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PlantFiles: Rose of Sharon
Hibiscus syriacus 'Tosca'

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Family: Malvaceae (mal-VAY-see-ee) (Info)
Genus: Hibiscus (hi-BIS-kus) (Info)
Species: syriacus (seer-ee-AK-us) (Info)
Cultivar: Tosca

» View all varieties of Hibiscus

Height:
8-10 ft. (2.4-3 m)

Spacing:
24-36 in. (60-90 cm)
36-48 in. (90-120 cm)
4-6 ft. (1.2-1.8 m)

Hardiness:
USDA Zone 5a: to -28.8 C (-20 F)
USDA Zone 5b: to -26.1 C (-15 F)
USDA Zone 6a: to -23.3 C (-10 F)
USDA Zone 6b: to -20.5 C (-5 F)
USDA Zone 7a: to -17.7 C (0 F)
USDA Zone 7b: to -14.9 C (5 F)
USDA Zone 8a: to -12.2 C (10 F)
USDA Zone 8b: to -9.4 C (15 F)

Sun Exposure:
Sun to Partial Shade

Bloom Color:
Magenta (Pink-Purple)

Bloom Time:
Mid Summer
Late Summer/Early Fall

Foliage:
Deciduous

Other details:
This plant is attractive to bees, butterflies and/or birds
Average Water Needs; Water regularly; do not overwater

Soil pH requirements:
Unknown - Tell us

Patent Information:
Unknown - Tell us

Propagation Methods:
From woody stem cuttings

Seed Collecting:
N/A: plant does not set seed, flowers are sterile, or plants will not come true from seed

Profile:

1 positive
No neutrals
No negatives

Gardeners' Notes:

RatingAuthorContent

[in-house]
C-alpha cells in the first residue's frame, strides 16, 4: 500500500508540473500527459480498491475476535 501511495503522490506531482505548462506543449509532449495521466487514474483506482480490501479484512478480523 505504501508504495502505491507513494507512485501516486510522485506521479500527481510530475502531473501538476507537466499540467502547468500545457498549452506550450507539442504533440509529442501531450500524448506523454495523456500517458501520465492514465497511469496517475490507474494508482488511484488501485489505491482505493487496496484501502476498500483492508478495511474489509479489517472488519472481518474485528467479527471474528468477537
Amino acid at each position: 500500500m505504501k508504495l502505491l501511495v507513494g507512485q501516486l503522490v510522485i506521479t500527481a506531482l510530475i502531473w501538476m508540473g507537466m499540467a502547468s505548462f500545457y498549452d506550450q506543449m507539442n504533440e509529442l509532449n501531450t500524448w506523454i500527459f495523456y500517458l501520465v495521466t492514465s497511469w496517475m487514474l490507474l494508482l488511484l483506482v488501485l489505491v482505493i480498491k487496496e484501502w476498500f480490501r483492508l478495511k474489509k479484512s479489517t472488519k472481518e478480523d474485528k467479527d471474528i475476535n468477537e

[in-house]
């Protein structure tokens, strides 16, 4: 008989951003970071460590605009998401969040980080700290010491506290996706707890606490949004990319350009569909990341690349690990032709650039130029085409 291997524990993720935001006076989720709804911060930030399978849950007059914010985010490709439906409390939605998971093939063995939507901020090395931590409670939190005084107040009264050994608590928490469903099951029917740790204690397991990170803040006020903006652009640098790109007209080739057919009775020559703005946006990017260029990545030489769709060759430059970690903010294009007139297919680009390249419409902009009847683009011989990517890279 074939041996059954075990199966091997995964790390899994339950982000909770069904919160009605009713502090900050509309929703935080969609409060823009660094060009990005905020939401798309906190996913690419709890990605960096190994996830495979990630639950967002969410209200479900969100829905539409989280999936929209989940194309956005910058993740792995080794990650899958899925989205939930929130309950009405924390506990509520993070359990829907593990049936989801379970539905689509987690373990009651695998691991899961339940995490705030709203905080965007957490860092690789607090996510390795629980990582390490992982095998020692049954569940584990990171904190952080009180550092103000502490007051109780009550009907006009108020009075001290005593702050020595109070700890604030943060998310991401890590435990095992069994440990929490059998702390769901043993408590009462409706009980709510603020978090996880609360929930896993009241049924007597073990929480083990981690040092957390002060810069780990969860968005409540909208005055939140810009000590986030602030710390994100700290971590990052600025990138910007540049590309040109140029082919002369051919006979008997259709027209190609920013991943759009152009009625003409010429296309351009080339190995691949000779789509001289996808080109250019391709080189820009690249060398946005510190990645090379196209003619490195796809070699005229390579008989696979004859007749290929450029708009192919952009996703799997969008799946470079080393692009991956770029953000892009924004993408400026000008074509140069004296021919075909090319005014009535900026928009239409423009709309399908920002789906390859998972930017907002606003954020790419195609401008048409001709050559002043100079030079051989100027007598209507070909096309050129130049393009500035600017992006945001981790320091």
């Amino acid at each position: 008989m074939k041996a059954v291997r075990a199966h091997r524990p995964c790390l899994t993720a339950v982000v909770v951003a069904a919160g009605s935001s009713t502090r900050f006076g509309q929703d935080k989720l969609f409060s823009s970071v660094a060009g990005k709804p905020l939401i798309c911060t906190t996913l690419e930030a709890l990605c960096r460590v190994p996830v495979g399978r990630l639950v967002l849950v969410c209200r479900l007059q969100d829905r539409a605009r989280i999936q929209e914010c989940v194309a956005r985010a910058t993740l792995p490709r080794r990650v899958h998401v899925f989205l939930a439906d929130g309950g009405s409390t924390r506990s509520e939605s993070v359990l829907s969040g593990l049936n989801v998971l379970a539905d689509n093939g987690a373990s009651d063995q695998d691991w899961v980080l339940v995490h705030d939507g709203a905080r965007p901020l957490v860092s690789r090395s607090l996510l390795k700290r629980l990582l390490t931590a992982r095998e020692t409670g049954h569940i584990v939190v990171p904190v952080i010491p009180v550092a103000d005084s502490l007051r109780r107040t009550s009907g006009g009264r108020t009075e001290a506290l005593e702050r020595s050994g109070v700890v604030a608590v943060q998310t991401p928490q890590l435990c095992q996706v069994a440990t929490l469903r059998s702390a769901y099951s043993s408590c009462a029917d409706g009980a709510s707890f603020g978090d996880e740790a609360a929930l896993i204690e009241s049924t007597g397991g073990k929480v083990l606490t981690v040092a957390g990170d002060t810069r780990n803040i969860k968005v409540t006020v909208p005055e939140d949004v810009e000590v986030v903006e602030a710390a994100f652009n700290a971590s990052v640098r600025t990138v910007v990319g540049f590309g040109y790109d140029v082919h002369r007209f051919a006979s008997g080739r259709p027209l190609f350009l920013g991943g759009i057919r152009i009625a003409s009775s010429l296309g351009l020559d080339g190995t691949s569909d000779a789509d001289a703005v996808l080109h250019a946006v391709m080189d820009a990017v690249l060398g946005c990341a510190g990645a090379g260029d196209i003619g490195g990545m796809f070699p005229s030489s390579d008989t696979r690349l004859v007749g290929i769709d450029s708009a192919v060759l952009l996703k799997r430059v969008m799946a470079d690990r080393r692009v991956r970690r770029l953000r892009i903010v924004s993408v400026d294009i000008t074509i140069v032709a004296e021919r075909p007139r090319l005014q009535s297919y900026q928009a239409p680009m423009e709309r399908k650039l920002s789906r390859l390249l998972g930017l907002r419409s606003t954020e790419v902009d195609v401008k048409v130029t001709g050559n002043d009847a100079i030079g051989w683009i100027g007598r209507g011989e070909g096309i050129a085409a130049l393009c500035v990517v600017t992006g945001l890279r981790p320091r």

Positive Dean48089 On Jun 17, 2013, Dean48089 from Warren, MI (Zone 6b) wrote:

The entry for this plant is somewhat misleading. Hibiscus 'Tosca' is a hybrid between our native Hibiscus paramutabilis and Hibiscus syriacus, possessing features from each parent. I first bought 'Tosca' and 'Lohengrin' at the same time from Glasshouse works about 13 years ago. I planted them in a spot expecting growth similar to H. syriacus, which is a slow grower in my heavy clay soil. By their third summer both 'Tosca' and 'Lohengrin' were over twelve feet tall and at least six feet wide, overwhelming all their neighbors. So I cut them both down to 2' stumps with the intention of letting them grow back in a more controlled manner. 'Tosca' did not appreciate this treatment and the stump died. Fortunately, taking after its H. paramutabilis parent, the plant sends up the occasional sucker and so I moved one of those to a different location. Ten years later that sucker is now a small thicket of several plants that are at least 15' tall with about an 8' spread. I do prune 'Tosca' to discourage horizontal branching but I don't do anything to control the height. The flowers are much larger than either parent, rivaling the tropical H. rosa-sinensis in size. 'Tosca' is self-dead heading and it has never set seeds. The reason I cut back any horizontal branches is because such branches are fully leafed out and then start to bloom they get too heavy to hold themselves up. If I had a larger yard I wouldn't mind having a row of 'Tosca.'

Regional...

This plant has been said to grow in the following regions:

Warren, Michigan



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